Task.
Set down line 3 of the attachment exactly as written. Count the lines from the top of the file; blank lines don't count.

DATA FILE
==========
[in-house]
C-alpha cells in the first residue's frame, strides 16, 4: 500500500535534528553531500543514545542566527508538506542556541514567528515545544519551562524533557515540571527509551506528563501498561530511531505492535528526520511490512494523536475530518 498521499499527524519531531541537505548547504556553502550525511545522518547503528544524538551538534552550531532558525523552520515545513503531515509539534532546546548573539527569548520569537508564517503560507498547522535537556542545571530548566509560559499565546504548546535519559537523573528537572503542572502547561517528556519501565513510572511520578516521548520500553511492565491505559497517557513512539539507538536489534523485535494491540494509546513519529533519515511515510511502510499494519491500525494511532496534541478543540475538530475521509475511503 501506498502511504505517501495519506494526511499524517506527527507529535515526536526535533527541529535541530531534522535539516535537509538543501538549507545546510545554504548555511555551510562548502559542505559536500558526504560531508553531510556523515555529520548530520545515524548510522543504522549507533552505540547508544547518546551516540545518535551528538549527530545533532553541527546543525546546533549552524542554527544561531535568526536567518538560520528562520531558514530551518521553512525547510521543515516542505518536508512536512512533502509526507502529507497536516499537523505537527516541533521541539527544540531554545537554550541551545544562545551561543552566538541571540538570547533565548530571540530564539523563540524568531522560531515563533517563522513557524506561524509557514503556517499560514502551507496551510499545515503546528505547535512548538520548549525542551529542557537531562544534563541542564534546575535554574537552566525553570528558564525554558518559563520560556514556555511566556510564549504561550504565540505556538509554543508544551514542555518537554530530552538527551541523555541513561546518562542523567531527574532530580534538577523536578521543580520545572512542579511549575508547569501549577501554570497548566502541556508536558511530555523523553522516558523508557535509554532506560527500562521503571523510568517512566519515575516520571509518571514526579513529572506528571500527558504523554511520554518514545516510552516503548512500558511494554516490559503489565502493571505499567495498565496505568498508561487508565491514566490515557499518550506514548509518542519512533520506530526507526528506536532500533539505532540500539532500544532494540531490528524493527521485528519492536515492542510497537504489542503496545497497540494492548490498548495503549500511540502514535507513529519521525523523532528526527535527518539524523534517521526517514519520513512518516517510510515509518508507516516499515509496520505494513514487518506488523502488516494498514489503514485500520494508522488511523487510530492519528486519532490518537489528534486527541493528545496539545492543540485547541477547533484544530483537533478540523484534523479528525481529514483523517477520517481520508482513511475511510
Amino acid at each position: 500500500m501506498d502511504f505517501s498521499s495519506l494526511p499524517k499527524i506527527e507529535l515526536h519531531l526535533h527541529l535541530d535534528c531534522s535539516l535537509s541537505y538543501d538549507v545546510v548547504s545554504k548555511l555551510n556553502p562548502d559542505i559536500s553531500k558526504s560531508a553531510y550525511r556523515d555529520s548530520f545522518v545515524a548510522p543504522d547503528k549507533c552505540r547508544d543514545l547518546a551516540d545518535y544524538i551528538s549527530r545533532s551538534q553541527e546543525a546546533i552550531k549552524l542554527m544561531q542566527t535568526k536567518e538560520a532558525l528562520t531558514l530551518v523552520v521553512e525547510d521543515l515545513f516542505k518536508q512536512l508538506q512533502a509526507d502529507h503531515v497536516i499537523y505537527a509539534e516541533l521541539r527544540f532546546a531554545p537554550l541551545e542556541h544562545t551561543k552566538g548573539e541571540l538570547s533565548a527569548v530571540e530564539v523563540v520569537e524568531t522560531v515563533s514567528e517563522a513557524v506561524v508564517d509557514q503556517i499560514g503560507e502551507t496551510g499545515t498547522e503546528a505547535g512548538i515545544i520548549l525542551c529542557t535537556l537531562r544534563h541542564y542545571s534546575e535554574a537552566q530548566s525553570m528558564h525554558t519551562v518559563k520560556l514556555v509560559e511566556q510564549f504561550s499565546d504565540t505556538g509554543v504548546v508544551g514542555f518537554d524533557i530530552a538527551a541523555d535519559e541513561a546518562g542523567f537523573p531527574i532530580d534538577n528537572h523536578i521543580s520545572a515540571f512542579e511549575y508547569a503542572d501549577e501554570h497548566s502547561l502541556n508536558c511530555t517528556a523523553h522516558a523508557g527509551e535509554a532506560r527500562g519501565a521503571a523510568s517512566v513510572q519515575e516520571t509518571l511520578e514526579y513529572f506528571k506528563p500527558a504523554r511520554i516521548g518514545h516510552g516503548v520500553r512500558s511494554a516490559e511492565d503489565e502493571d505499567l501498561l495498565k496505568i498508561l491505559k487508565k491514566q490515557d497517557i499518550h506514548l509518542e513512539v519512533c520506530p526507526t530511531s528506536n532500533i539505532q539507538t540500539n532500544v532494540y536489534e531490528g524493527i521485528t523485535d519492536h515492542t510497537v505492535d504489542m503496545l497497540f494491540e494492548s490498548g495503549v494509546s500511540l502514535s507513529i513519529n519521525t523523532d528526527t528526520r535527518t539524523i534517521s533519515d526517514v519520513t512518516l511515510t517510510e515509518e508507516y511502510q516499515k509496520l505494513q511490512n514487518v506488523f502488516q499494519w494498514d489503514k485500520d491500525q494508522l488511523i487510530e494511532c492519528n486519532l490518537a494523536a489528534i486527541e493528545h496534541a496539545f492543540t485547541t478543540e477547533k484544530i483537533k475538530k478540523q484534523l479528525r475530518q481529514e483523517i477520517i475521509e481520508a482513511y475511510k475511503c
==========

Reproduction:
Amino acid at each position: 500500500m501506498d502511504f505517501s498521499s495519506l494526511p499524517k499527524i506527527e507529535l515526536h519531531l526535533h527541529l535541530d535534528c531534522s535539516l535537509s541537505y538543501d538549507v545546510v548547504s545554504k548555511l555551510n556553502p562548502d559542505i559536500s553531500k558526504s560531508a553531510y550525511r556523515d555529520s548530520f545522518v545515524a548510522p543504522d547503528k549507533c552505540r547508544d543514545l547518546a551516540d545518535y544524538i551528538s549527530r545533532s551538534q553541527e546543525a546546533i552550531k549552524l542554527m544561531q542566527t535568526k536567518e538560520a532558525l528562520t531558514l530551518v523552520v521553512e525547510d521543515l515545513f516542505k518536508q512536512l508538506q512533502a509526507d502529507h503531515v497536516i499537523y505537527a509539534e516541533l521541539r527544540f532546546a531554545p537554550l541551545e542556541h544562545t551561543k552566538g548573539e541571540l538570547s533565548a527569548v530571540e530564539v523563540v520569537e524568531t522560531v515563533s514567528e517563522a513557524v506561524v508564517d509557514q503556517i499560514g503560507e502551507t496551510g499545515t498547522e503546528a505547535g512548538i515545544i520548549l525542551c529542557t535537556l537531562r544534563h541542564y542545571s534546575e535554574a537552566q530548566s525553570m528558564h525554558t519551562v518559563k520560556l514556555v509560559e511566556q510564549f504561550s499565546d504565540t505556538g509554543v504548546v508544551g514542555f518537554d524533557i530530552a538527551a541523555d535519559e541513561a546518562g542523567f537523573p531527574i532530580d534538577n528537572h523536578i521543580s520545572a515540571f512542579e511549575y508547569a503542572d501549577e501554570h497548566s502547561l502541556n508536558c511530555t517528556a523523553h522516558a523508557g527509551e535509554a532506560r527500562g519501565a521503571a523510568s517512566v513510572q519515575e516520571t509518571l511520578e514526579y513529572f506528571k506528563p500527558a504523554r511520554i516521548g518514545h516510552g516503548v520500553r512500558s511494554a516490559e511492565d503489565e502493571d505499567l501498561l495498565k496505568i498508561l491505559k487508565k491514566q490515557d497517557i499518550h506514548l509518542e513512539v519512533c520506530p526507526t530511531s528506536n532500533i539505532q539507538t540500539n532500544v532494540y536489534e531490528g524493527i521485528t523485535d519492536h515492542t510497537v505492535d504489542m503496545l497497540f494491540e494492548s490498548g495503549v494509546s500511540l502514535s507513529i513519529n519521525t523523532d528526527t528526520r535527518t539524523i534517521s533519515d526517514v519520513t512518516l511515510t517510510e515509518e508507516y511502510q516499515k509496520l505494513q511490512n514487518v506488523f502488516q499494519w494498514d489503514k485500520d491500525q494508522l488511523i487510530e494511532c492519528n486519532l490518537a494523536a489528534i486527541e493528545h496534541a496539545f492543540t485547541t478543540e477547533k484544530i483537533k475538530k478540523q484534523l479528525r475530518q481529514e483523517i477520517i475521509e481520508a482513511y475511510k475511503c